Climate Forward’s Reforestation Project Forecast Methodology is currently in review after receiving public comments in 2019. The methodology will award Forecasted Mitigation Units (FMUs) to reforestation projects after planting rather than after tree growth has occurred. This new methodology promises to increase funding, through carbon offset sales, for the massive amount of reforestation needed to combat climate change. As was discussed in our May 28, 2019 Scorcher, forward crediting for reforestation projects not only better incentivizes the planting of trees, but helps to address the timber industry’s concerns regarding long-term timber supply. This methodology should be adopted by any new cap-and-trade bills, whether in Oregon or elsewhere.
Reforestation has the greatest climate mitigation potential of any US-based natural climate solution at 307 million tons of CO2 equivalents per year (Fargione et al. 2018). However, funding reforestation projects is challenging because of high planting costs and incentives needed to change private land use. Carbon offsets offer a way to meet part of that funding challenge. By awarding credits early in a carbon project’s life, costs can be recouped early and landowners more effectively incentivized to change land use practices. This can make all the difference in determining the feasibility of reforestation projects.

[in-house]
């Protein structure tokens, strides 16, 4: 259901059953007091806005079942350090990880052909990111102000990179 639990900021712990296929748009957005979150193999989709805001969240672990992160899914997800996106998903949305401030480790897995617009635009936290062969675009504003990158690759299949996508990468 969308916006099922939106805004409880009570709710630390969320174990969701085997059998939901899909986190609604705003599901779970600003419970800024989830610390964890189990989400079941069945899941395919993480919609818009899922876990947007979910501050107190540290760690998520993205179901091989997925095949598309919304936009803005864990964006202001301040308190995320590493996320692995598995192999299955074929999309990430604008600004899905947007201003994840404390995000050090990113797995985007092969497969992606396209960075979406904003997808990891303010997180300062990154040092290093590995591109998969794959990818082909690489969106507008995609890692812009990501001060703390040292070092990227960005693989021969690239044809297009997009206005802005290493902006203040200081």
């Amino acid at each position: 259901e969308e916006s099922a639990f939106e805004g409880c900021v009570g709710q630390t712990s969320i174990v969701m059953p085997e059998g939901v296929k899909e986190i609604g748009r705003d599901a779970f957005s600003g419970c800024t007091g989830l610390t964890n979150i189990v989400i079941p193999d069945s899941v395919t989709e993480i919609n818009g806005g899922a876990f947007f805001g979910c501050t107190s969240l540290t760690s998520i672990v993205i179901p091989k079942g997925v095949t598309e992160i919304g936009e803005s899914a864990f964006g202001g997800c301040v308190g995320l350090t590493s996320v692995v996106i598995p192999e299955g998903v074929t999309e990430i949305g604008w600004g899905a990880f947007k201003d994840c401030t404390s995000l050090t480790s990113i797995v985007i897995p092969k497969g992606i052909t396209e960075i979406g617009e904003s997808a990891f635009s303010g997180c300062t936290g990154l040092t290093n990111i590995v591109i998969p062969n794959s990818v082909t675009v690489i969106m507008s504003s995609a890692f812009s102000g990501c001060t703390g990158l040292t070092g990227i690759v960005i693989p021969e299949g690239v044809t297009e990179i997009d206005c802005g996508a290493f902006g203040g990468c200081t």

The new methodology awards credits “ex ante,” or before the sequestration takes place, by relying on projected growth and a variable crediting period that accounts for potential future harvests and/or deed restrictions on rotation length. The crediting period depends on region, forest type, and landowner class. Tonne-year accounting scales the typical 100-year permanence period of CAR credits to each project’s crediting period. For example, if a project is reasonably assured to secure CO2 for 30 years and grows 1 tonne annually, 100 future tonnes would be credited at 30 tonnes today.
The new methodology, similar to other recent Climate Action Reserve methodologies such as the Grassland Protocol, makes credit calculations a cinch. Rather than needing to use complicated forest growth-and-yield models, the methodology is paired with a straightforward Reforestation Communities Datafile that estimates credits based on simple inputs like landowner type, forest type, acres, and site preparation intensity. Many of the older carbon protocols, especially forest protocols, are arcane and require expensive analysis. The simplicity of this new methodology is significant and will likely result in higher levels of use. New protocols should continue to follow suit with easy-to-use designs.
Reforestation is critical to reducing emissions and fighting climate change. With this new methodology, carbon offsets can be a much more effective tool in financing reforestation projects. As Oregon works to pass cap-and-trade, this new offset methodology should seriously be considered for adoption, particularly in light of the timber industry’s concerns about fiber supply.